Meres tou ’36 / Days of ’36 (1972, Greece)
You know that I’m not a huge fan of the action genre. Well, there’s no danger of having to endure any of that tiresome action stuff here; this is as unhurried a film as it is possible to make about a prison hostage situation. There’s not even much dialogue in the film’s 105 minutes, all of which are heavily laden with absurdist political satire.
George Sofianos is a drug pusher… yes, in 1936. In the past he has served time for drug pushery, but in more recent times he has become an informer, his insider knowledge helping the police bust up several drug rings. Then a trade unionist is shot dead at a workers’ rally and Sofianos is arrested and charged with the killing. He maintains that he has been framed to silence him. He is detained awaiting trial in a private room, rather than a cell, in a prison where he has no contact with other prisoners.
Three months into his detention, he is visited by a Conservative MP, Kriezis, with whom it seems he is in a homosexual relationship. It’s most unlikely that you would deduce that they were in a such relationship from the film, but director Theo Angelopoulos’s official website says they were… and he would know, you’d think. Sofianos uses a smuggled gun to hold Kriezis hostage.
In response to the crisis, the prison leaps into action by doing almost nothing. It is agreed that they can’t use gas on Sofianos as he might shoot Kriezis before the gas takes effect. It is agreed that the room’s whitewashed window will prevent snipers getting any view of him. The assembled officials, including the Minister, the prison Warden, the Chief of Police and the Chief Prosecutor, are comically immobilised by indecision – partly because they are an ineffectual bunch, and partly because the Democrats have warned the Government that they will vote against it if it gives in to Sofianos’s demands, and the Conservatives have indicated that they will vote against the Government if he is not immediately released.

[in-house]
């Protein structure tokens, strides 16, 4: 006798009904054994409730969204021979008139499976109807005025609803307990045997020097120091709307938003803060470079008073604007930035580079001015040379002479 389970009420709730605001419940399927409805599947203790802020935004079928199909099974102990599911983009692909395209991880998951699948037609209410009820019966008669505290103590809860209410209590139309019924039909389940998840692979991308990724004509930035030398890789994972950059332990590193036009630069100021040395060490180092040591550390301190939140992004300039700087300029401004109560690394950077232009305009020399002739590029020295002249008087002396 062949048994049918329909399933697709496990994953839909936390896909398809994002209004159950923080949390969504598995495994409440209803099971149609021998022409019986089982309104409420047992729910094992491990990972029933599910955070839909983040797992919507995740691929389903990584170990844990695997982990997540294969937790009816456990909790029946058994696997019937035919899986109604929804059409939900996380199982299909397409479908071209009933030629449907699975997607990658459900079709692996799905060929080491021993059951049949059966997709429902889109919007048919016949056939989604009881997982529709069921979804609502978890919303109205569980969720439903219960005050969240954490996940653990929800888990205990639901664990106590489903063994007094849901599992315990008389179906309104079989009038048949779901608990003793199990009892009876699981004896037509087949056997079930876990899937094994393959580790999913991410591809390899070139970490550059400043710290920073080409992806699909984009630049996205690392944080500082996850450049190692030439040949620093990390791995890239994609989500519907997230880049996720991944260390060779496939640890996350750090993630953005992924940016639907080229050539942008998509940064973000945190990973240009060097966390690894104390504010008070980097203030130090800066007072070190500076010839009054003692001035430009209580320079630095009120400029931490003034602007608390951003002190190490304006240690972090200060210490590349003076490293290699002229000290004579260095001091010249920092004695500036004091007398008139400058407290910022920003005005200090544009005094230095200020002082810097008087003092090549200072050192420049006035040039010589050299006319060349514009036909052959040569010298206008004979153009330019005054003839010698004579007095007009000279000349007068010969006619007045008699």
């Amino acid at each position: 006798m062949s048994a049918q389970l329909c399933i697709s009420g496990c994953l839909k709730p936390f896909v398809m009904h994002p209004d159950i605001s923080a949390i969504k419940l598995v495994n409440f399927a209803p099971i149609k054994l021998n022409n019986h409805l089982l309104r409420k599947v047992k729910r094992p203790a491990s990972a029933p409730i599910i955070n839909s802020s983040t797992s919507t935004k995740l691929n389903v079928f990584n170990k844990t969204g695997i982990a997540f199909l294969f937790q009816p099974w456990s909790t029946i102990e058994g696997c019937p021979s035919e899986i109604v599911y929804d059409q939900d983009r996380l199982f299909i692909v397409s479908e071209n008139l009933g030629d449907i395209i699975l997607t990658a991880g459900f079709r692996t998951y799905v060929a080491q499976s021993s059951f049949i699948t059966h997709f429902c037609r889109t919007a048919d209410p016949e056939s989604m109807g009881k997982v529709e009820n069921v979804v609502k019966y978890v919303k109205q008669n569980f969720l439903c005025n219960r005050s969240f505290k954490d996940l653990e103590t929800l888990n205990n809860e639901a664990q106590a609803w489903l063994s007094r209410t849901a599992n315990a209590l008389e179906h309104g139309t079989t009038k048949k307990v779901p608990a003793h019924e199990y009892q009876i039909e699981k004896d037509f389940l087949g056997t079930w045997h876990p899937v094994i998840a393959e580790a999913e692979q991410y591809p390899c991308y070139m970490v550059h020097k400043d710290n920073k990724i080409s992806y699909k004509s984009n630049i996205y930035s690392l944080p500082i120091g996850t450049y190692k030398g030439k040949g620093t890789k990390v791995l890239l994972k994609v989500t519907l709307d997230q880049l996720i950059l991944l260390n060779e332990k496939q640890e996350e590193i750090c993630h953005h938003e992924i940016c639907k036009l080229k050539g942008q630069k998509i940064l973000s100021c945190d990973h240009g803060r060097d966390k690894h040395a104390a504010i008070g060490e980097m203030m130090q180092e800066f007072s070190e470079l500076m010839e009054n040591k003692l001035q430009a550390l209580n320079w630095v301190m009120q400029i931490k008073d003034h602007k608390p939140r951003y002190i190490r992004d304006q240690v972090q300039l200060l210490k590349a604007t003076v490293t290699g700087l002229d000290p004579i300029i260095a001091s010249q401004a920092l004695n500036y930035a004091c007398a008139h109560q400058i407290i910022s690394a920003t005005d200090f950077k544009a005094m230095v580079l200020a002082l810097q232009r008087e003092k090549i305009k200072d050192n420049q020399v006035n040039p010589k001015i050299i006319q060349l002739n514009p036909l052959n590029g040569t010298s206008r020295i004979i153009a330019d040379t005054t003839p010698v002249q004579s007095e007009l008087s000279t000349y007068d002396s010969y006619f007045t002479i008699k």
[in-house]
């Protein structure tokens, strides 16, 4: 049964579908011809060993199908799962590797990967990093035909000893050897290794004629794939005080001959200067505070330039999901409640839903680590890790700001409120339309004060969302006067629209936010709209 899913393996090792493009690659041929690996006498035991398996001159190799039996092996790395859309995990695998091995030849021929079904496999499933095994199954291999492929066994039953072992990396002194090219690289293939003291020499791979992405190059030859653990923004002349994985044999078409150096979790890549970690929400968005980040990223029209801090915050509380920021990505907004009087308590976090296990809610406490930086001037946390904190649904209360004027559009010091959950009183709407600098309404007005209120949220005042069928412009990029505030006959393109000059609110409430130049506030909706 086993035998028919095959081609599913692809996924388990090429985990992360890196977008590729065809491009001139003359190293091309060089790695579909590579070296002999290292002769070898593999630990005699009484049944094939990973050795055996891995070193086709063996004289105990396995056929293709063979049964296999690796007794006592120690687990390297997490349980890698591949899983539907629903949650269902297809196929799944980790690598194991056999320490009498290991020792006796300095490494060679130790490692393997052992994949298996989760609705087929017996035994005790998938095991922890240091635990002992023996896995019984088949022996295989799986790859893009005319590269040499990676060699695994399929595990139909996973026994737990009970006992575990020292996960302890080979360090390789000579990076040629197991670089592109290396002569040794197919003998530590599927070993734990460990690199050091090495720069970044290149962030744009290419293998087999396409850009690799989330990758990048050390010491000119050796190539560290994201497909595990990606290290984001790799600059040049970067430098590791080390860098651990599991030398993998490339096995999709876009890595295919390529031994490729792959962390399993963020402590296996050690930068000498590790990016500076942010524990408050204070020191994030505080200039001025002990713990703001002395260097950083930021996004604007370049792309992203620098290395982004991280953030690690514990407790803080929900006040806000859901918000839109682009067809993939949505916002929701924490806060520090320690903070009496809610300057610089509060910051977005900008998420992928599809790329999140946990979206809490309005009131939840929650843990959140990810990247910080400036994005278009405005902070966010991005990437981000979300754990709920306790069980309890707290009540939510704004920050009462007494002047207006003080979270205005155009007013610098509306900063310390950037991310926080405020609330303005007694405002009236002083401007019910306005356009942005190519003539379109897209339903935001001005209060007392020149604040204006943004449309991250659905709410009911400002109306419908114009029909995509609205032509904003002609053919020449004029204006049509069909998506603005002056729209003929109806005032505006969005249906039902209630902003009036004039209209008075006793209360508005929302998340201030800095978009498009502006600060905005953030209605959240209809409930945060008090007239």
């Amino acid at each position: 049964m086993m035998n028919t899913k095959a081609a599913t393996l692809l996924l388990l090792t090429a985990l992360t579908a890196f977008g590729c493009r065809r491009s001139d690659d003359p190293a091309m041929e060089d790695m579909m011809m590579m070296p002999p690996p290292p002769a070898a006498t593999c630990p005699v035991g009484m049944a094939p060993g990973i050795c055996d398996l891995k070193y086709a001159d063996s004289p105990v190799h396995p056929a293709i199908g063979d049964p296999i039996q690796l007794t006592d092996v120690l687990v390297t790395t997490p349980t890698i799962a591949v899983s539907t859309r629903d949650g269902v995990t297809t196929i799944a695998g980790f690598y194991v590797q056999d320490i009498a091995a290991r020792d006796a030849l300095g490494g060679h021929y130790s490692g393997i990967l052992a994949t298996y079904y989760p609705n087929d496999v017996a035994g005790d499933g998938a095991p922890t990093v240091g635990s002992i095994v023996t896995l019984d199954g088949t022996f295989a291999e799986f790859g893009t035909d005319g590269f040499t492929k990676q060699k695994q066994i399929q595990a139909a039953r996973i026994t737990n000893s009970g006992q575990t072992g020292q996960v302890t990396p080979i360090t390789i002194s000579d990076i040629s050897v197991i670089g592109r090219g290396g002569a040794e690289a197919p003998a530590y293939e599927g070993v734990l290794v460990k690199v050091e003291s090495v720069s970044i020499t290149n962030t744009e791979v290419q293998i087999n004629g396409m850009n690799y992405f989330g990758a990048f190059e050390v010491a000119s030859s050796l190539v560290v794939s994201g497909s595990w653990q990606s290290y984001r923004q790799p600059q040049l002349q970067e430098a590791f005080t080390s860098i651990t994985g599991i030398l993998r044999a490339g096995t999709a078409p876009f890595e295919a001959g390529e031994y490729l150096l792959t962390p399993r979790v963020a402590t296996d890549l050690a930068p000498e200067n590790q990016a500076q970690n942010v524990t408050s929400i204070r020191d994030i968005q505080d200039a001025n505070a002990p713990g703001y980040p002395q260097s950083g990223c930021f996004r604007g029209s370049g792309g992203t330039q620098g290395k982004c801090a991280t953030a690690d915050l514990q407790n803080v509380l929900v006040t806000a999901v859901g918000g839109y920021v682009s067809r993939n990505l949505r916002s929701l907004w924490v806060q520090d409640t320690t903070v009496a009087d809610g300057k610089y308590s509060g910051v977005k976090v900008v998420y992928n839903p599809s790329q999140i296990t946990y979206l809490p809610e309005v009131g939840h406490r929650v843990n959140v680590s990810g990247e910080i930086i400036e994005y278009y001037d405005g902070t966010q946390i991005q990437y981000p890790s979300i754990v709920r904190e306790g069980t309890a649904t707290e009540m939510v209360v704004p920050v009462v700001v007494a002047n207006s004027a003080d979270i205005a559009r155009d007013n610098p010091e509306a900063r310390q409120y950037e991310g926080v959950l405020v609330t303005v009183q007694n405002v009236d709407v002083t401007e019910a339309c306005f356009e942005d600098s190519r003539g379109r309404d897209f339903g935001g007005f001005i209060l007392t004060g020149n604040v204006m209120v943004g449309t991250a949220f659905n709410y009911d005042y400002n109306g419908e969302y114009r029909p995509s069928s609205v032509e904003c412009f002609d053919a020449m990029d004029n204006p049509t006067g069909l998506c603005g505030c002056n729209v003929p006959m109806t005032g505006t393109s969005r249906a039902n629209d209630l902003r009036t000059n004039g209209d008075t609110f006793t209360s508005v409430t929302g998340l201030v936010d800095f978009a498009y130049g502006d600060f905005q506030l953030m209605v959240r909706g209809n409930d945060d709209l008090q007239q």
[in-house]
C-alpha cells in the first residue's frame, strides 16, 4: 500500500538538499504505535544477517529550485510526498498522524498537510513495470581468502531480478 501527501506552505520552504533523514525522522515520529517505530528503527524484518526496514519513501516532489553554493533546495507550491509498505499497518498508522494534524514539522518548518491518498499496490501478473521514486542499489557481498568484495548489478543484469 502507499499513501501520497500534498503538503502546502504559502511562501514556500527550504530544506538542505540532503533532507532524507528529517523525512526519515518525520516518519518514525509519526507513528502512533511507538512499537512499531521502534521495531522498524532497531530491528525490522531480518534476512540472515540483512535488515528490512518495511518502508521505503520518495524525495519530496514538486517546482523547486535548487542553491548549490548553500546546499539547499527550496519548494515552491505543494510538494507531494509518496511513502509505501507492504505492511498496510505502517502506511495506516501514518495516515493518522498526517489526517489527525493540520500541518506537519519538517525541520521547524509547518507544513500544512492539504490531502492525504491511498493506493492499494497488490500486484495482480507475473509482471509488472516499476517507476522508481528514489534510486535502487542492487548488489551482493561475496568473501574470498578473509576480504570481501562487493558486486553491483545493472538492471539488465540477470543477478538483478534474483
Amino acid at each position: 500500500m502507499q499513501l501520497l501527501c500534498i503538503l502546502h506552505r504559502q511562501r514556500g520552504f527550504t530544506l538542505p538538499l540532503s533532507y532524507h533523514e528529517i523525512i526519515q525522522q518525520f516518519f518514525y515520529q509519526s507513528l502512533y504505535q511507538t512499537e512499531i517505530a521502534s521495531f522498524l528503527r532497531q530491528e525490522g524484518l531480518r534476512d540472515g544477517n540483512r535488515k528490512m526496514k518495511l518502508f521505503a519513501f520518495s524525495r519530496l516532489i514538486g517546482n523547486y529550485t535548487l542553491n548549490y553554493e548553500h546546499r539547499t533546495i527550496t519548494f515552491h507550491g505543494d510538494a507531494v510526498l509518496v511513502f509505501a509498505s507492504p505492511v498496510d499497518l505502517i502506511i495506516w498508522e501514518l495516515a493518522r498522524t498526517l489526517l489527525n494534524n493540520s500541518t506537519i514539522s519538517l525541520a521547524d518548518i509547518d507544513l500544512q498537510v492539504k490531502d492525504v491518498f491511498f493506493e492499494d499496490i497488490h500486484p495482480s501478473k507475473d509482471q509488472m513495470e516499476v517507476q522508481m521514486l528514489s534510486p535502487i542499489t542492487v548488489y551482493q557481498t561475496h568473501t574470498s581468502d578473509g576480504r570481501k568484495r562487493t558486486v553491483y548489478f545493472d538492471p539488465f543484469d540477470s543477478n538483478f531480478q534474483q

No-one, pointedly, tries to engage with Sofianos. Instead, the officials collectively resolve to try poisoning his coffee, but only after dragging in a Professor of Toxicology and forcing him to sign a document absolving them of all responsibility for the outcome. Sofianos senses the trap. The stand-off continues.
Ultimately a trouble-shooter is brought in. When night falls all the lights in the prison are turned off, except for the one in Sofianos’s room, and his silhouette can be seen through the white-washed window. The trouble is shot, and order is restored.
The film’s commentary, not just on the political situation in Greece in 1936 – the crisis around the time of former General Ioannis Metaxas breaking the deadlock between the Democrats and the Conservatives by seizing dictatorial power in a coup d’état in August of that year, ostensibly to ward off the Communist threat – but also on Greece’s contemporary political masters following the right-wing military coup d’état in 1967. Its thinly veiled criticism of these past and incumbent dictators – of their collective ineptitude, their unaccountability, corruption, and their inability resolve matters other than through violence, is nothing if not courageous.
The storyline is a little obtuse at the start, and much of the dialogue is in asides or hushed conversations, unintelligible to the viewer. “The dictatorship is embodied in the formal structure of the film. Imposed silence was one of the conditions under which we worked. The film is… made in such a way that the spectator realises that censorship is involved,” Angelopoulos notes.
At the film’s conclusion Sofianos’s corpse is placed on a cart along with the bodies of three men executed for escaping from the prison, and the inescapable conclusion is that the whole sordid hostage affair will be covered up and Sofianos’s demise will be written off as the execution of just another escapee. Job done.
It’s somewhat difficult to see this as a prison movie once the story is effectively wrested from the prison officials by politicians. Yet the prison’s initial inertia in the face of the crisis is its very own, and (like the dictatorships it represents) it seems to operate without any real leadership, relying wholly on sporadic shows of force; even a clamorous response by cell-bound prisoners to a song played to appease Sofianos is met with gunfire from the guards until the racket subsides.
It’s a powerful message.
Posted on January 1st, 2015 at 5:58 pm. Updated on January 1st, 2015 at 5:58 pm.
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